3. The name of any individual involved in the violation (typically the field and/or desk adjuster);
  4. The specific policy provisions the insurance company violated (identification of certain policy provisions, typically involving the insurance company's duty to pay); and
  5. A statement that the notice is given in order to perfect the right to pursue a claim for bad faith (this is check box that must be selected before the CRN can be submitted online to the DFS).

In addition to these five requirements, the Department's CRN form requires the following additional 15 items:

  1. Complainant's Name;
  2. Complainant's Address;
  3. Complainants E-mail address;
  4. Complainant type (the policyholder (“Insured”) or some other person);
  5. Insured's Name;
  6. Insurance Policy Number;
  7. Insurance Claim Number;
  8. Attorney's Name;
  9. Attorney's Address;
  10. Attorney's E-mail Address;
  11. Type of Insurer (authorized or otherwise);
  12. Name of Insurer (selected from a drop-down menu)
  13. Address of Insurer (should be included in the narrative);
  14. Type of Insurance (Commercial, Residential, or otherwise, selected from a drop-down menu); and
  15. Reason for Notice (selected from a drop-down menu, typically includes Claim Delay or Claim Denial).

See Pin-Pon, 465 F.Supp.3d at 1229.  If your CRN does not include one of these items, or does not state them with the requisite specificity, your insurance company may be able to have your bad faith lawsuit dismissed.  In the original Pin-Pon opinion, decided June 5, 2020, this is precisely what occurred because the policyholder, Pin-Pon Corp., in three different CRNs it filed, failed to state the proper Complainant name, Insurer name, Complainant's email address, and the Insurer's address.  This was a surprising decision as the insurance company received and responded to all three CRNs without raising these technical deficiencies in its responses.  As the purpose of the CRN is to give notice to the insurance company that you intend to file a bad faith lawsuit, it appeared in responding substantively to each CRN, the insurance company in Pin-Ponundoubtedly had notice.  However, this decision, starkly in favor of insurance companies, changed the way we, at TWWH, prepare CRNs for our clients to ensure we meet all of the technical components with every filing.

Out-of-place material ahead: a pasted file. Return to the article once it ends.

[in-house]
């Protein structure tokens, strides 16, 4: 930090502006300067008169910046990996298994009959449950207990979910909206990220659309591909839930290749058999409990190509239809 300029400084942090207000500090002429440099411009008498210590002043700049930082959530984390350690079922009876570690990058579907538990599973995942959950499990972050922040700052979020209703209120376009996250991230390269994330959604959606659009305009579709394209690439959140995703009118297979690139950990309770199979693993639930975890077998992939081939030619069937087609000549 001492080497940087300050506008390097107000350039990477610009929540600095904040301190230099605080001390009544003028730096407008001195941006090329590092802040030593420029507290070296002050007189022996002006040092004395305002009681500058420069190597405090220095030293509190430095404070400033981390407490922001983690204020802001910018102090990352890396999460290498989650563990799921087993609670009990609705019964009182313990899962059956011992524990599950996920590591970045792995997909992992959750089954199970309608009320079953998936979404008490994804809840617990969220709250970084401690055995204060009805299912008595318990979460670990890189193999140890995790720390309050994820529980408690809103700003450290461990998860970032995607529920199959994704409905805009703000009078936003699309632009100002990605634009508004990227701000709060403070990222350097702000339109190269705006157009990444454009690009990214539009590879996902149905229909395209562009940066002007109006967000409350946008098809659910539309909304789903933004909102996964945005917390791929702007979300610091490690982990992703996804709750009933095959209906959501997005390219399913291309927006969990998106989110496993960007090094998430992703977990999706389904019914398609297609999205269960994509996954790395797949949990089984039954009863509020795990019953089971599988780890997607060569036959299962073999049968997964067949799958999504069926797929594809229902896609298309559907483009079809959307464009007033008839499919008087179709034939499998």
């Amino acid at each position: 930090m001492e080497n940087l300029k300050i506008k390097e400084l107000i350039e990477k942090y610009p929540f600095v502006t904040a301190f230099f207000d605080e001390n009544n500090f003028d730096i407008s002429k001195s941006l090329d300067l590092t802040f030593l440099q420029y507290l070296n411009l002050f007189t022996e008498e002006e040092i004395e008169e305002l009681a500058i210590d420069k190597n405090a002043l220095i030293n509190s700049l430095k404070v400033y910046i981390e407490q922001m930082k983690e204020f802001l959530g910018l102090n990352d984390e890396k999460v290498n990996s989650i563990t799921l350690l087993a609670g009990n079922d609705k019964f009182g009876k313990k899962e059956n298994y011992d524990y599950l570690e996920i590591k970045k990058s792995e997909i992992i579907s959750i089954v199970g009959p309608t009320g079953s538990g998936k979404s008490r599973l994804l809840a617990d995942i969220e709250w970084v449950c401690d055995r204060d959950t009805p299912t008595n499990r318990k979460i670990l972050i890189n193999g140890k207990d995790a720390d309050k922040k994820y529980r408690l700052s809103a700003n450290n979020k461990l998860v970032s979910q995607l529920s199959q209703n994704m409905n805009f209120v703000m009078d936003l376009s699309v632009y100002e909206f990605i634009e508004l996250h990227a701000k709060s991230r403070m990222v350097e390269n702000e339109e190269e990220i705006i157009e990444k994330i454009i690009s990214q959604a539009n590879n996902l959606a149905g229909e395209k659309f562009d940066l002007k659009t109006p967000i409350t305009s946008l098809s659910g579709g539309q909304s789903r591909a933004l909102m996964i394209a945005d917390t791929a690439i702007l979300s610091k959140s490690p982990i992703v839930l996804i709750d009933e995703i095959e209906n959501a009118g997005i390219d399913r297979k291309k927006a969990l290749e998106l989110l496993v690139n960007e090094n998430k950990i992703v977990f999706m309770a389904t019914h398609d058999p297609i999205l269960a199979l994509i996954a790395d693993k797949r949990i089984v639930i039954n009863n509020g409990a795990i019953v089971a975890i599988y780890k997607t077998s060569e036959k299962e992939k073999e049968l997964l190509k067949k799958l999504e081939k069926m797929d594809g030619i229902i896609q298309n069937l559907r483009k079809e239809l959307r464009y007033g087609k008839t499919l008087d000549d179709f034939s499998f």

September 23, 2020 Julien Opinion Dismissing a CRN as Deficient

A few months after the Pin-Pon decision was rendered, the Florida Fourth District Court of Appeals issued Julien v. United Property and Casualty Insurance Company, finding a CRN insufficient to allow the policyholder to file a bad faith lawsuit because it did not meet the specificity requirements of Fla. Stat. § 624.155.  2020 WL 5652364 (Fla. 4th DCA 2020).  Specifically, of the five stated requirements above, the insurance company claimed the policyholder's CRN failed to state with specificity No. 1 (the statutory provisions violated) and No. 4 (the policy provisions violated) because the CRN listed every single statutory provision available in the DFS's drop-down menu (35 total) and it essentially cited nearly all policy provisions, referring only generically to their heading names, not citing the actual language of the individual provisions. 

This opinion was not surprising as the policyholder was rather sloppy in naming all statutory provisions and virtually the entire policy in his CRN.  When we file CRNs at TWWH, we are careful to quote only the coverages and payment obligations at issue and we only cite a handful of statutes that the insurance company actually violated according to the adjusters' conduct and the wrongful actions they took in handling your specific claim, i.e., whether they wrongfully denied the claim, pointed inaccurately to excluded causes, tried to blame you for failing to mitigate, or failed to communicate with you, etc.  The 4th DCA also ruled that the DFS's acceptance of a CRN did not preclude the court's need to review it to ensure the CRN meets the necessary specificity and other requirements.  See Julien, 2020 WL 5652364 at *3.